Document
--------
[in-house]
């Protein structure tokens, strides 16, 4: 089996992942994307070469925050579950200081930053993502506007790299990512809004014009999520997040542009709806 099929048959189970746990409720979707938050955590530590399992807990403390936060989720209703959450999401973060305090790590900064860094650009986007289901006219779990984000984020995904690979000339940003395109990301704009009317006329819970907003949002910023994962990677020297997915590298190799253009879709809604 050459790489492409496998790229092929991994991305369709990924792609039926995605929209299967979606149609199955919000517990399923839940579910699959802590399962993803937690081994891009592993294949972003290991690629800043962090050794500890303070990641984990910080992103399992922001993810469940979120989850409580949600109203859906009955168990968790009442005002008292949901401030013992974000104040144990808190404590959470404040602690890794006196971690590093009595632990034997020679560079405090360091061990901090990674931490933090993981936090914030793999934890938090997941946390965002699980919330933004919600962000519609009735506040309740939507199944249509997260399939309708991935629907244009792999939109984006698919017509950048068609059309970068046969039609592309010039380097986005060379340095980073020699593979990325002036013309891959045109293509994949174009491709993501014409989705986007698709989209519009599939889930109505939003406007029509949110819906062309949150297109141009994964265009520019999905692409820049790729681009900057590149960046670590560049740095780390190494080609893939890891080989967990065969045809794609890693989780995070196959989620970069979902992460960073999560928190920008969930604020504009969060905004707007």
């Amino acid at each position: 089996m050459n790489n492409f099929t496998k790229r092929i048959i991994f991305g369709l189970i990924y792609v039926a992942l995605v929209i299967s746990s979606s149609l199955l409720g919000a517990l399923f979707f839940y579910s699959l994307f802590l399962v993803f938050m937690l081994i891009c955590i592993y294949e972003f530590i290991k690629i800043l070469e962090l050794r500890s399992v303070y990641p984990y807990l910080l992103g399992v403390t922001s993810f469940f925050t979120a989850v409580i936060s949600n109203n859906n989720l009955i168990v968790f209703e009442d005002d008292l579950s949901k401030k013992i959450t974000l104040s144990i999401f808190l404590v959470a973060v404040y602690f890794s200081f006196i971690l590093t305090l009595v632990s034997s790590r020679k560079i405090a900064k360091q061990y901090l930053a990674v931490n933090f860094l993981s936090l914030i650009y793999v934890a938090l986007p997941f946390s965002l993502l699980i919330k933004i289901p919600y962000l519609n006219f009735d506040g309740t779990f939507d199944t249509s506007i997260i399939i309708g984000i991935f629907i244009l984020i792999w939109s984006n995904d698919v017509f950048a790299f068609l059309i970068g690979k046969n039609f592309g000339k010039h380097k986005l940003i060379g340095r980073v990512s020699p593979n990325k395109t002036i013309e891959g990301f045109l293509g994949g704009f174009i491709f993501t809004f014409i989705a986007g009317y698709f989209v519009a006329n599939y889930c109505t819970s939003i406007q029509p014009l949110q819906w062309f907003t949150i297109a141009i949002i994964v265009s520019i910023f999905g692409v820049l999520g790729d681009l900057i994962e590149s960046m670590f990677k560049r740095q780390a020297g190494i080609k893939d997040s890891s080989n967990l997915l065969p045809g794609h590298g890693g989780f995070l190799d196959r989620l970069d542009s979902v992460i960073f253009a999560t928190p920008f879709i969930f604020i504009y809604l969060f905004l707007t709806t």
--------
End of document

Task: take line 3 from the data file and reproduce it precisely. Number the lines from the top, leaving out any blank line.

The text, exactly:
């Amino acid at each position: 089996m050459n790489n492409f099929t496998k790229r092929i048959i991994f991305g369709l189970i990924y792609v039926a992942l995605v929209i299967s746990s979606s149609l199955l409720g919000a517990l399923f979707f839940y579910s699959l994307f802590l399962v993803f938050m937690l081994i891009c955590i592993y294949e972003f530590i290991k690629i800043l070469e962090l050794r500890s399992v303070y990641p984990y807990l910080l992103g399992v403390t922001s993810f469940f925050t979120a989850v409580i936060s949600n109203n859906n989720l009955i168990v968790f209703e009442d005002d008292l579950s949901k401030k013992i959450t974000l104040s144990i999401f808190l404590v959470a973060v404040y602690f890794s200081f006196i971690l590093t305090l009595v632990s034997s790590r020679k560079i405090a900064k360091q061990y901090l930053a990674v931490n933090f860094l993981s936090l914030i650009y793999v934890a938090l986007p997941f946390s965002l993502l699980i919330k933004i289901p919600y962000l519609n006219f009735d506040g309740t779990f939507d199944t249509s506007i997260i399939i309708g984000i991935f629907i244009l984020i792999w939109s984006n995904d698919v017509f950048a790299f068609l059309i970068g690979k046969n039609f592309g000339k010039h380097k986005l940003i060379g340095r980073v990512s020699p593979n990325k395109t002036i013309e891959g990301f045109l293509g994949g704009f174009i491709f993501t809004f014409i989705a986007g009317y698709f989209v519009a006329n599939y889930c109505t819970s939003i406007q029509p014009l949110q819906w062309f907003t949150i297109a141009i949002i994964v265009s520019i910023f999905g692409v820049l999520g790729d681009l900057i994962e590149s960046m670590f990677k560049r740095q780390a020297g190494i080609k893939d997040s890891s080989n967990l997915l065969p045809g794609h590298g890693g989780f995070l190799d196959r989620l970069d542009s979902v992460i960073f253009a999560t928190p920008f879709i969930f604020i504009y809604l969060f905004l707007t709806t």